This exclusive process opens new and varied perspectives since in addition to making possible the publishing of HD compatible websites, this solution will also make it possible for web services to broadcast different contents according to the screen on which it is displayed; thus, for example, an Internet user having an HD screen will be able to take advantage of high definition video excerpts or images and another having only a standard screen will look at these same excerpts in a more reduced resolution (or simple vignettes in the case of images), all this in a transparent and automatic way, a thing that is impossible to achieve with a common zoom function that will interpolate simply the image that is sent to it and will also require the intervention of the Internet user (a click in a menu or on a button of his browser, for example) and that, besides, inherently will be neither portable nor compatible since this functionality will depend on its presence or not on such and such web browser, in contrast with our invention that is not dependent on the client-side installed browser.
Moreover, the use of technical methods (that we will explain in detail in the following pages), developed specifically to render our invention equally independent of the technical environment of the service and/or website hosting it, shows that the latter will be completely separate and non-intrusive (i.e., it will not touch the source files of the service and/or of the website in question) once put in place on the server-side.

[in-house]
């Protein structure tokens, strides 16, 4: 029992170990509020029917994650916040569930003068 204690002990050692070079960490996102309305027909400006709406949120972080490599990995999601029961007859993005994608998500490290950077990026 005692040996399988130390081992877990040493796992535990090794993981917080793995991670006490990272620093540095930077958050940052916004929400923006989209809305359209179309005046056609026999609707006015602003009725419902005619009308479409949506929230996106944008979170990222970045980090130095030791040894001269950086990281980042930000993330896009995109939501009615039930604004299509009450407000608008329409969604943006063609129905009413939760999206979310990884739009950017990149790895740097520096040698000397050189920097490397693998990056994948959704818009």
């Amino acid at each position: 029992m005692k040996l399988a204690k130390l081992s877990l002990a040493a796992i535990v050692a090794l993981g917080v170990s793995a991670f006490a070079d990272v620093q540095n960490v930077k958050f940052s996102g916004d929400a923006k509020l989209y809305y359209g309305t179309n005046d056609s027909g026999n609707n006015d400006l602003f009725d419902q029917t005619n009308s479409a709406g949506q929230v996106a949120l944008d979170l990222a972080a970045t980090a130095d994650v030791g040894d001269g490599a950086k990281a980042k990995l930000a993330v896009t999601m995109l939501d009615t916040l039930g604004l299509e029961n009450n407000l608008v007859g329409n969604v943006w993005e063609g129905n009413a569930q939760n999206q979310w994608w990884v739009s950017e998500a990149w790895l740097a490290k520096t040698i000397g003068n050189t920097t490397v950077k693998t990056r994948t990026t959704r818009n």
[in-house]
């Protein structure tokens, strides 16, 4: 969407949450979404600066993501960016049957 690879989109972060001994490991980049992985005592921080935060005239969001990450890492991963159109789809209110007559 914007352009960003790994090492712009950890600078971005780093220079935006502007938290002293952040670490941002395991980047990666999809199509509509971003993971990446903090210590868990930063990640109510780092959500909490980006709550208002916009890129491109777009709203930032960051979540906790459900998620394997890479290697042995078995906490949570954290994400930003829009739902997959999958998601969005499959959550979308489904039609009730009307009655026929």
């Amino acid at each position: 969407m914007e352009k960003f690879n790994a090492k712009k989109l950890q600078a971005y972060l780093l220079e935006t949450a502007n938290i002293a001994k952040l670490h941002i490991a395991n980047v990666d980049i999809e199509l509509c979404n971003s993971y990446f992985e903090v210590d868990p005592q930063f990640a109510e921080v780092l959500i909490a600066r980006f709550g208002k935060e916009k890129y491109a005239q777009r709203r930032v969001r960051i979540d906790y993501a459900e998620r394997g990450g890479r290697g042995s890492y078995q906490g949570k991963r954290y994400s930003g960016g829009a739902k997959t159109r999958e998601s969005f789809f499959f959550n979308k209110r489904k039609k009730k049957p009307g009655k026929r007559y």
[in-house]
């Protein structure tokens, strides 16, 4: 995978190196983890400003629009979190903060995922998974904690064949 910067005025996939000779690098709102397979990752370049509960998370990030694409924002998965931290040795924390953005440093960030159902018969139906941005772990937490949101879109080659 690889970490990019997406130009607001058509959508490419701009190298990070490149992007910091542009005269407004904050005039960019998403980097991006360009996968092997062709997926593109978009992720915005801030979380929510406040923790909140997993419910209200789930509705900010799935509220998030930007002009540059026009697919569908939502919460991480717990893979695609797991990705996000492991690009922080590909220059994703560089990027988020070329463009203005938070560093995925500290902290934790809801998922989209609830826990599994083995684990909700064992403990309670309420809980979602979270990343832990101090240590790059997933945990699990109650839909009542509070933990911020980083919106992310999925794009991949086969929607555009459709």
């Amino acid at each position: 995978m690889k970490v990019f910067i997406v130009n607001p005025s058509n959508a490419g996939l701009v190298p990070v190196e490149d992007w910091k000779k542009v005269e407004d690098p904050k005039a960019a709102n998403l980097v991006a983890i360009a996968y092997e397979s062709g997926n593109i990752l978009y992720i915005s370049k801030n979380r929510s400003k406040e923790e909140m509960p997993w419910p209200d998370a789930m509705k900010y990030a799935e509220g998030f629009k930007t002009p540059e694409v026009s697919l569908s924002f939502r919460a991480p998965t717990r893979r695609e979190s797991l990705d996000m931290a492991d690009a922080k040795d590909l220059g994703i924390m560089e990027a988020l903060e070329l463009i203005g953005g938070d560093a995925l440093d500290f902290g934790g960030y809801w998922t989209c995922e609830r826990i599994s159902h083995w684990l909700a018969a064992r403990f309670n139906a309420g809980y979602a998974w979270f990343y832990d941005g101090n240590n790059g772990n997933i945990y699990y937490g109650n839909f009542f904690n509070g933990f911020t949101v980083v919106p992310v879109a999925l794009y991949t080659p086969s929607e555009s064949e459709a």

For these reasons, in addition to having a perfect client-side portability and compatibility (i.e., regardless of the equipment of the user: screen, operating system or web browser3), our HD-Web™ application will also be it on the server-side, thus guaranteeing a lasting utilization to the service and/or website hosting it. 3 Although in the context of a use in high definition, the presence of recent hardware is necessary, more thorough tests performed under older platforms and under different operating systems (WINDOWS-98®, WINDOWS-NT®, WINDOWS-2000®, WINDOWS-XP®, WINDOWS-VISTA®, WINDOWS-7®, MAC® OSX-PPC®/Intel® and Linux) as well as on the majority of web browsers on the market released between 2000 and 2010 (Internet Explorer®5/6/7/8/9, Netscape®4/5/6, Firefox®1/2/3, Opera®6/7/8/9/10/11, Safari®1/2/3/4/5, Google Chrome® and all other browsers based on the aforementioned engines) have shown that a piece of equipment dating from several years back is not harmful in any way to the proper functioning of this invention.